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[104] measures of the President are my measures; his orders, my rule of action. Whether a particular party gains strength or loses it by my action must depend upon the party, and not upon me.

At this time occurred the following exchange of letters with the President:

executive Mansion, Washington, Oct. 28th, 1863.
Private and confidential.)

General John M. Schofield: There have recently reached the War Department, and thence been laid before me, from Missouri, three communications, all similar in import and identical in object. One of them, addressed to nobody, and without place or date, but having the signature of (apparently) the writer, is a letter of eight closely written foolscap pages. The other two are written by a different person at St. Joseph, Mo., and of the date, respectively, October 12th and 13th, and each inclosing a large number of affidavits.

The general statements of the whole are that the Federal and State authorities are arming the disloyal and disarming the loyal, and that the latter will all be killed or driven out of the State unless there shall be a change.

In particular, no loyal man who has been disarmed is named, but the affidavits show, by name, forty-two persons as disloyal who have been armed. They are as follows: [Names omitted.]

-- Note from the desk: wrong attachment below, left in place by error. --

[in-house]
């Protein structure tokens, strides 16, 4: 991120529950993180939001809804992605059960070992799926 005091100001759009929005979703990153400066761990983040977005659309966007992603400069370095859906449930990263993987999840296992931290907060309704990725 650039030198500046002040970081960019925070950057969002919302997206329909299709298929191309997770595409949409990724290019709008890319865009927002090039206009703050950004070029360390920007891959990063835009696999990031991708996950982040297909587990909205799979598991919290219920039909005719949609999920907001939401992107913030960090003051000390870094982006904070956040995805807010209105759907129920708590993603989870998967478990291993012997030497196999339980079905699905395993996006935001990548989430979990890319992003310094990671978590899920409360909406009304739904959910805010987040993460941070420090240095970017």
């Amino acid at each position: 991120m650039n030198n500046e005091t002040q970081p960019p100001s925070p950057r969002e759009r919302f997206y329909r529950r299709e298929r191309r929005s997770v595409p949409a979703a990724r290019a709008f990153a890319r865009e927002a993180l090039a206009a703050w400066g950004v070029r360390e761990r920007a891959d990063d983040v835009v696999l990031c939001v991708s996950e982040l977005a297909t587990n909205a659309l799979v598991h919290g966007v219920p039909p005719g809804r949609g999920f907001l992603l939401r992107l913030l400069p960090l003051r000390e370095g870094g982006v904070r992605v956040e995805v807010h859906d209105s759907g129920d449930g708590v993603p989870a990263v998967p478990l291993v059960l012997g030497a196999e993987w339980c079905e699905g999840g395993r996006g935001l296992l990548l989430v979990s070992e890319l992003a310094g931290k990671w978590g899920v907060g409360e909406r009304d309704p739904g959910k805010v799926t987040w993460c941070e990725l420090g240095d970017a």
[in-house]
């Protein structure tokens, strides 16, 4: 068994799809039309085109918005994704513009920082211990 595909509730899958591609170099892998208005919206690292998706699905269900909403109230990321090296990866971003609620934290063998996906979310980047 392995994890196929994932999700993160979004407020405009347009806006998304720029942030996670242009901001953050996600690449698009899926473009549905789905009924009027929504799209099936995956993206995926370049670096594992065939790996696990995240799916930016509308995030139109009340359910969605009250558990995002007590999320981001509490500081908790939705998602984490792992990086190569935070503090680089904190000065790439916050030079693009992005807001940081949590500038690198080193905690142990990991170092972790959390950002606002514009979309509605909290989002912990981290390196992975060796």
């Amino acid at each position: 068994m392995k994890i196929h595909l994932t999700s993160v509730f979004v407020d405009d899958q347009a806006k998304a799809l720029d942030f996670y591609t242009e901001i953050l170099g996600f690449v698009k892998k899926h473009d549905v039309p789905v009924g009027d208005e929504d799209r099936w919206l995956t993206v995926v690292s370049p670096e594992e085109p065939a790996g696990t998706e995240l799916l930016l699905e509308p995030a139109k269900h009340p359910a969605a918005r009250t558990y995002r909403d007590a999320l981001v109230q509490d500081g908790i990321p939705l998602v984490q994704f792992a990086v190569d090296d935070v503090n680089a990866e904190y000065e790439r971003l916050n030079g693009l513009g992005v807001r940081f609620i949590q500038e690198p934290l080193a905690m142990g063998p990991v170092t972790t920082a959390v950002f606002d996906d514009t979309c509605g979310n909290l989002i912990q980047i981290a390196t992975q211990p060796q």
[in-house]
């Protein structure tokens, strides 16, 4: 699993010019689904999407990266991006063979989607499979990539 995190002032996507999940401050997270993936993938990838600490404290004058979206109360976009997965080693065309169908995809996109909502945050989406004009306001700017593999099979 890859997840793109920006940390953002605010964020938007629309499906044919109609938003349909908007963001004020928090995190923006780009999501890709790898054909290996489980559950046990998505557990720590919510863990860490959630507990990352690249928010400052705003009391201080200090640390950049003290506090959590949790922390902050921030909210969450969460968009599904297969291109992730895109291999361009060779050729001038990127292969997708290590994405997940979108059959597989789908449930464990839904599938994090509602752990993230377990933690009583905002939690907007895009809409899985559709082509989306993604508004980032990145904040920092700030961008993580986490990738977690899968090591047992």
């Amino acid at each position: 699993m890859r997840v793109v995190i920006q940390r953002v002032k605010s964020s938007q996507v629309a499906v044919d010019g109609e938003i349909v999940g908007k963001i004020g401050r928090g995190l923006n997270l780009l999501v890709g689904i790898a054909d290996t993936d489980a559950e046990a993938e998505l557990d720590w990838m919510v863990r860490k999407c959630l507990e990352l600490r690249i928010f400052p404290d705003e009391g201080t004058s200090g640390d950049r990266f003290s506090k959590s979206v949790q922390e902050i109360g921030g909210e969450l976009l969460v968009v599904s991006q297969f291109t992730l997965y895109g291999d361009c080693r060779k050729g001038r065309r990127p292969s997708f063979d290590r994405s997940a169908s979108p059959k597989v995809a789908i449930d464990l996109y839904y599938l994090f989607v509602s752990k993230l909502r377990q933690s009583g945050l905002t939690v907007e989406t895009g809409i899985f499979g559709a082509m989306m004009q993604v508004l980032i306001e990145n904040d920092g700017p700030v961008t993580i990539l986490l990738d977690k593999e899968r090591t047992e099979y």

A majority of these are shown to have been in the rebel service. I believe it could be shown that the government here has deliberately armed more than ten times as many captured at Gettysburg, to say nothing of similar operations in East Tennessee. These papers contain altogether thirty-one manuscript pages, and one newspaper in extenso; and yet I do not find it anywhere charged in them that any loyal man has been harmed by reason of being disarmed, or that any disloyal one has harmed anybody by reason of being armed by the Federal or State government.

Of course I have not had time to carefully examine all; but I have had most of them examined and briefed by others, and the result is as stated. The remarkable fact that the actual evil is yet only anticipated—inferred—induces me to suppose I understand


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